Howard Cruse is a gay American cartoonist. ... Stuck Rubber Baby is a graphic novel written and illustrated by Howard Cruse, first published in 1995. ... A famous image of David Wojnarowicz David Wojnarowicz (September 14, 1954 - July 22, 1992) was a gay painter, photographer, writer, filmmaker, performance artist, and activist who was prominent in the New York City art world of the 1980s. ... Hydriotaphia, Urn Burial, or a Discourse of the Sepulchral Urns lately found in Norfolk, is a work by Sir Thomas Browne, published in 1658 as the first part of a two-part work that concludes with The Garden of Cyrus. ... G. David Schine at the Army-McCarthy hearings, 1954 Gerard David Schine, better known as G. David Schine (September 11, 1927 - June 19, 1996), received national attention in 1954 when he became a central figure in the Army-McCarthy Hearings of 1954. ... Akiba Also pronounced Akiva can refer to: The Aramaic form of the name Jacob. ... Howard Jarvis (September 22, 1903 - August 11, 1986) was born in Ogden, Utah and died in Los Angeles, California. ... Brundibar is the name of an opera by Jewish Czech composer Hans Krása. ... Maurice Bernard Sendak (born June 10, 1928) is an American writer and illustrator of childrens literature who is best known for his book Where the Wild Things Are, published in 1963. ... Zion (Hebrew: צִיּוֹן, tziyyon; Tiberian vocalization: tsiyyôn; transliterated Zion or Sion) is a term that most often designates the Land of Israel and its capital Jerusalem. ...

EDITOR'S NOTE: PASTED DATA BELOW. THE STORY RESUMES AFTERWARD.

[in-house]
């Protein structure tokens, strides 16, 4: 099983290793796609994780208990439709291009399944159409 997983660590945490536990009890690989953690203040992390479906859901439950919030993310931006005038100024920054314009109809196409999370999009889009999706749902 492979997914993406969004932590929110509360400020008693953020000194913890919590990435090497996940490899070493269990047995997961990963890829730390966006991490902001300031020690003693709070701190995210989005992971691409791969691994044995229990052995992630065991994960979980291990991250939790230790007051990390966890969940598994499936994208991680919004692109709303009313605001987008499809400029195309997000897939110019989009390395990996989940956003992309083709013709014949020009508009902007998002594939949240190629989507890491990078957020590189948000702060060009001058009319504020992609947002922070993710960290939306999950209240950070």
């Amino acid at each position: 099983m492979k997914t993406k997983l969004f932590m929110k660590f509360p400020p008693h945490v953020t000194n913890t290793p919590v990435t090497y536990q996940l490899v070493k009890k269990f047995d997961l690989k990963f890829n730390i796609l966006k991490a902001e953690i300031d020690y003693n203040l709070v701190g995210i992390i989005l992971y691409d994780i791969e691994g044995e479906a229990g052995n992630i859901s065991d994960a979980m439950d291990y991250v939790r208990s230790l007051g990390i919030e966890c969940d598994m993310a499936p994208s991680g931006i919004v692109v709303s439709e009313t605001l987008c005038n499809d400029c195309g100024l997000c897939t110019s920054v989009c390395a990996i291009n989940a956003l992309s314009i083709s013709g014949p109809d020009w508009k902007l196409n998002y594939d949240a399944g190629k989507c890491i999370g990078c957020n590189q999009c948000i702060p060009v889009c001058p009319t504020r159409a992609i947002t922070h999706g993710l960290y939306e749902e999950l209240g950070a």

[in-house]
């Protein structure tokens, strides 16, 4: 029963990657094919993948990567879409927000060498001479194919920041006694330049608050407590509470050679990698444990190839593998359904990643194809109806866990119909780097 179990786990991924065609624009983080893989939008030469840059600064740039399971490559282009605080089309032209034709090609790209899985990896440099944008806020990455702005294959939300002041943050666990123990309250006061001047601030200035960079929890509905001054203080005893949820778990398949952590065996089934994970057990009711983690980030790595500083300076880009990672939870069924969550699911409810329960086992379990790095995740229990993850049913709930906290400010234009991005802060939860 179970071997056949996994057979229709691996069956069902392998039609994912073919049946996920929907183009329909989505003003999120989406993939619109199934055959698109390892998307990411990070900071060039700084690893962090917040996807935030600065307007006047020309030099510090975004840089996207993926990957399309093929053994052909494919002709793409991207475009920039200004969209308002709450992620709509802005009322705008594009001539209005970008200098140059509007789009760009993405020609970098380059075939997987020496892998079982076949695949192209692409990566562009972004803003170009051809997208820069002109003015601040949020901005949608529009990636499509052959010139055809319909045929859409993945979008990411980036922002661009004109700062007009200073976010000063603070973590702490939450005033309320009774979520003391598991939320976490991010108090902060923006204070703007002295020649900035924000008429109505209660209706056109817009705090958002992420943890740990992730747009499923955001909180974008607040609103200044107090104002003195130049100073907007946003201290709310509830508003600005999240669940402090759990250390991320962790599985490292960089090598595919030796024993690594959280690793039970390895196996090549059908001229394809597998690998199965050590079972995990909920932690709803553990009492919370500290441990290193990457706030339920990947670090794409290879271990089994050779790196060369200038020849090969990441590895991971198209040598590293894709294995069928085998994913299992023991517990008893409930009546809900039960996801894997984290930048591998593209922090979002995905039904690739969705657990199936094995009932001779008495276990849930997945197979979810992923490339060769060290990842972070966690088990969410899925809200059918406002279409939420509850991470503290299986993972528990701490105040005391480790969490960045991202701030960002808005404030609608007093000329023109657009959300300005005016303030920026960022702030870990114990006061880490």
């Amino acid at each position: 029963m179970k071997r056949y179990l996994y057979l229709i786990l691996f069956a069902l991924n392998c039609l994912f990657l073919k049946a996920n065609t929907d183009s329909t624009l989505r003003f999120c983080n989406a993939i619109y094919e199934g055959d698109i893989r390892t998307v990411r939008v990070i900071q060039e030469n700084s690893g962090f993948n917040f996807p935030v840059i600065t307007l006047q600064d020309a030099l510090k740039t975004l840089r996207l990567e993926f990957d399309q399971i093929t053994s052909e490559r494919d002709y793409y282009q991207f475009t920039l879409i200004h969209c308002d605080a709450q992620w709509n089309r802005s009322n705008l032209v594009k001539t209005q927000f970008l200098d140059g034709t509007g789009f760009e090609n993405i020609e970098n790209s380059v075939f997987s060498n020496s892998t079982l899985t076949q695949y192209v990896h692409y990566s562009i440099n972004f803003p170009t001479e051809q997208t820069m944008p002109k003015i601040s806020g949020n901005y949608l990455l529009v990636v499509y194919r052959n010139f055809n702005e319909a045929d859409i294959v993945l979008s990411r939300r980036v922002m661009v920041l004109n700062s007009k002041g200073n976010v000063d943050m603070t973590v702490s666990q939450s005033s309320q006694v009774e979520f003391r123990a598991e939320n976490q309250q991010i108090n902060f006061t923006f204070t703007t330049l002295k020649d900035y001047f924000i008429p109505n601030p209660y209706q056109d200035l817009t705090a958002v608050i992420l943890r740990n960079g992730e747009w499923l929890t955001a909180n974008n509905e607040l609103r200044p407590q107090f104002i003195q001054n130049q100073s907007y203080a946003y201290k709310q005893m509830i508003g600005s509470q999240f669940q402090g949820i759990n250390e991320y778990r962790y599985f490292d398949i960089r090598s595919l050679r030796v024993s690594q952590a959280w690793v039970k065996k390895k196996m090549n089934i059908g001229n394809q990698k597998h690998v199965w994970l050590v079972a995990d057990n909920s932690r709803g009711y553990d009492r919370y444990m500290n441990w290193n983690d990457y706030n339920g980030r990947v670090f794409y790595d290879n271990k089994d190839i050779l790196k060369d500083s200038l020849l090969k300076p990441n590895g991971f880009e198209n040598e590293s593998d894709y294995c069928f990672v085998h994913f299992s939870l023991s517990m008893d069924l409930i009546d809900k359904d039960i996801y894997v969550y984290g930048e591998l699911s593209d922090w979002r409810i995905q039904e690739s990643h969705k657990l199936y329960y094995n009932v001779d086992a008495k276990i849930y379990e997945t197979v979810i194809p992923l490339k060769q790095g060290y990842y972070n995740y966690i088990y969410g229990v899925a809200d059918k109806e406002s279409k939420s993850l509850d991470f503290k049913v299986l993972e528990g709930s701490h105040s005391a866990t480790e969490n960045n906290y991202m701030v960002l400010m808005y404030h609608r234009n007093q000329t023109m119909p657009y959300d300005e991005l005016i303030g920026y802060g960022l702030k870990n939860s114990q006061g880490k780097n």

Magazine contributions

  • "The Secrets of Angels," New York Times, 27 March 1994, p. H5.
  • "The State of the Theatre," Times Literary Supplement, 28 April 1995, p. 14.
  • "The Theater of Utopia," Theater, 26 (1995): 9-11.
  • "The Art of the Difficult," Civilization, 4 (August/September 1997): 62-67.
  • "Notes About Political Theater," Kenyon Review, 19 (Summer/Fall 1997): 19-34.
  • "Wings of Desire," Premiere, October 1997: 70.
  • "Fo's Last Laugh--I," Nation, 3 November 1997: 4-5.
  • "Matthew's Passion,"[1] Nation, 9 November 1998
  • "A Modest Proposal," American Theatre, January 1998: 20-22, 77-89.